Nearby was a home with a pear shaped pool!  The steps into the pool was the stem of the pear.  It was obviously owned by a pear farmer.

Bridge to Nowhere

Bridge to Nowhere

A surprising sight was the “Bridge to Nowhere” where long ago the levees were breeched. The land was allowed to be reclaimed by the river and is filling in with marshland making beautiful colored circles of vegetation in various sizes.  The bridge once led to other farms, but now it’s a dead end to the water if one attempts to cross.

Sacramento River

Sacramento Delta

Bridge on Steamboat Slough

Bridge on Steamboat Slough

I captured some great photos from that flight, which allowed me to complete my commission (shared in an upcoming post).  My painting that was accepted into the American Watercolor Society Exhibition was from the same flight.  If you look carefully in the lower right corner of that painting you can see the little airport I flew out of.  The painting, “Diablo’s Delta” is currently touring the US for the next year in the AWS Traveling Exhibition.  View my “Upcoming Shows” to see if it’s coming to a city near you.

Many thanks to my winged friends who share their passion with me and let me take flight with them so that I can share my passion with you!

Note – all photos are copyrighted by the artist and may not be used without permission.

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Painting the Deckle Edge

“Delta Sunrise” is inspired from a photo I took while flying over the Sacramento River in a 1940’s Piper Cub.  It was an amazing ride, as the pilot had the window open so I could hang out and get photos.  We were so low it felt as though I could almost touch the tree tops!  The passenger sits in front with the instruments, while the pilot sits in back.  It was an odd feeling that left me wondering who was flying the plane.  We took off and then landed in a bumpy field.  I took over 500 photos to paint from and the trip has been my most memorable flight yet.  Many of my recent aerial paintings have been from those photos.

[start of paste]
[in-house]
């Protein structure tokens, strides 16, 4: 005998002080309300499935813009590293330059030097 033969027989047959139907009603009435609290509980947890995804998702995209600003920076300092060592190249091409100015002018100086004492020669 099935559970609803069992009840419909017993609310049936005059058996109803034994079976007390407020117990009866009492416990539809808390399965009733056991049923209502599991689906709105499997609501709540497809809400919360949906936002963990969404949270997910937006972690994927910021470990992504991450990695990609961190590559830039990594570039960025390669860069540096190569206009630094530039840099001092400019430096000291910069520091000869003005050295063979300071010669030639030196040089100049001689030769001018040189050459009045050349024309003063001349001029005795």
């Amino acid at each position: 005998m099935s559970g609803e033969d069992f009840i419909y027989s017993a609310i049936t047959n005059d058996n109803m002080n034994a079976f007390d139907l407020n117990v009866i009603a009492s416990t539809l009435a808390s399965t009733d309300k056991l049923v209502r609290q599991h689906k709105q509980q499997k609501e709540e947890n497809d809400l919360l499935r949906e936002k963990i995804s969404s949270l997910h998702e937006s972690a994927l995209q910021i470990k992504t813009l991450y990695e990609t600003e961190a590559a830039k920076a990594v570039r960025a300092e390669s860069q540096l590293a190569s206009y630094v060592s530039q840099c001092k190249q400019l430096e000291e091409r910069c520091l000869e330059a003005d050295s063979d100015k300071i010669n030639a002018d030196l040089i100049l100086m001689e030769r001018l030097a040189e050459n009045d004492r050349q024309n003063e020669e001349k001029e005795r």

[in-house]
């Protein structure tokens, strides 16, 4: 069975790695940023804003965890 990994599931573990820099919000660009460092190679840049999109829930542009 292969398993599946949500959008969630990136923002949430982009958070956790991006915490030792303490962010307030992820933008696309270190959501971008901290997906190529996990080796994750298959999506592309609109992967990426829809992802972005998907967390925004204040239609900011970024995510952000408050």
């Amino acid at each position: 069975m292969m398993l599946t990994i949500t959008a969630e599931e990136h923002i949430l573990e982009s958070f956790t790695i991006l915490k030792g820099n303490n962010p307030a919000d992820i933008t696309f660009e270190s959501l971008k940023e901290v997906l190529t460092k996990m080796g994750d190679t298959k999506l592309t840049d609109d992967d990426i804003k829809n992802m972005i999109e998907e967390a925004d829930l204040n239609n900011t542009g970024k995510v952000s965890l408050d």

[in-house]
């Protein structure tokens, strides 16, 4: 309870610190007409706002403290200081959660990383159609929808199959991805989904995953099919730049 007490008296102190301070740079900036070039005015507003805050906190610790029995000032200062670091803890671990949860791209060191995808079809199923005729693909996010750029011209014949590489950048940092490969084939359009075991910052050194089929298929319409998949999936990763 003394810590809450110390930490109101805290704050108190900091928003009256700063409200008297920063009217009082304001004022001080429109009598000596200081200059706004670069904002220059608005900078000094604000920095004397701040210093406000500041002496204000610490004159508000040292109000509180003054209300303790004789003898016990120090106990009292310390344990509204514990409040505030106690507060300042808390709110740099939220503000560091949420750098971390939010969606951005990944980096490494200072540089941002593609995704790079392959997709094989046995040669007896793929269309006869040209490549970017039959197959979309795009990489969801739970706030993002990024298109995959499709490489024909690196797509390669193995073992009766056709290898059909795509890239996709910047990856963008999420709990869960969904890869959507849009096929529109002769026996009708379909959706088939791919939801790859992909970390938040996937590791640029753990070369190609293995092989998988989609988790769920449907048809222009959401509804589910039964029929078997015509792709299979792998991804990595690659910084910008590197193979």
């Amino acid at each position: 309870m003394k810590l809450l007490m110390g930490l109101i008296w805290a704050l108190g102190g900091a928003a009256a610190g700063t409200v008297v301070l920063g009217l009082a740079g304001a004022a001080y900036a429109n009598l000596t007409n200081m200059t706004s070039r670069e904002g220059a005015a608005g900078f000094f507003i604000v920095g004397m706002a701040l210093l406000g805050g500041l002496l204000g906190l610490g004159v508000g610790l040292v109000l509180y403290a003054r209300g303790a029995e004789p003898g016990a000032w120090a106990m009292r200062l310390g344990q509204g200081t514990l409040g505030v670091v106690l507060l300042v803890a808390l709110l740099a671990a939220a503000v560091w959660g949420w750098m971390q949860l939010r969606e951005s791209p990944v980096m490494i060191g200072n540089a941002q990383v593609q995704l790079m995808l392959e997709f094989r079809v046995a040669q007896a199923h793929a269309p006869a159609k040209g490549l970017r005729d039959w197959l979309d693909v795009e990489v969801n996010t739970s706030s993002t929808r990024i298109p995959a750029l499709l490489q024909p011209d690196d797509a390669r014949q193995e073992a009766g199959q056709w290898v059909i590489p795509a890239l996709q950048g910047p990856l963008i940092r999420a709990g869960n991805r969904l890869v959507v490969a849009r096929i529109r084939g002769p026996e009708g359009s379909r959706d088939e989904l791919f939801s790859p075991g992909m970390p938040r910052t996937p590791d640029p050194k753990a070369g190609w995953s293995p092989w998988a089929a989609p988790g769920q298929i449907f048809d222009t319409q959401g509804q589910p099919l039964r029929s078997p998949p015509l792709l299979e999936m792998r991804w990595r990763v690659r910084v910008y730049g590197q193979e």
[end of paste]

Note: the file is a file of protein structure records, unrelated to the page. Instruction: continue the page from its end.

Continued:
Step 1

You can see that I started with a wash in the river and the sky.  While the sky is still wet I dab tissue to pick up the paint and create the clouds.  Since I don’t stretch my paper and I like to paint to the deckled edge, it is very difficult to do a wash in the sky and river.  I have to be careful not to rest the edge of the paper on the table or it will cause a bloom or backwash where the paper dries at a different rate.  In this painting I had a very difficult time because half the paper was wet and flimsy around the lower three edges.  Typically I pick up the paper and manipulate the wash by moving it around in different directions and upside down, but that was impossible with half the paper dripping wet and flopping!  I hadn’t planned ahead and almost lost the painting because there was no where to hold it as the washes blended and dried.  The lesson learned was to tape my paper on the underside to a piece of foam core board just smaller than my paper, but with an area that I can hold so that the paper can be manipulated while wet.  I also learned to use some small wooden blocks to set under the edges of the paper as it dried to hold it away from the table.

Step 2

I started adding the landscape washes and building up the layers.  I still wasn’t sure if I wanted another wash on the water, so I waited until there were more washes and details in place.

Step 3

I added in more details and started painting the reflections.

Delta Sunrise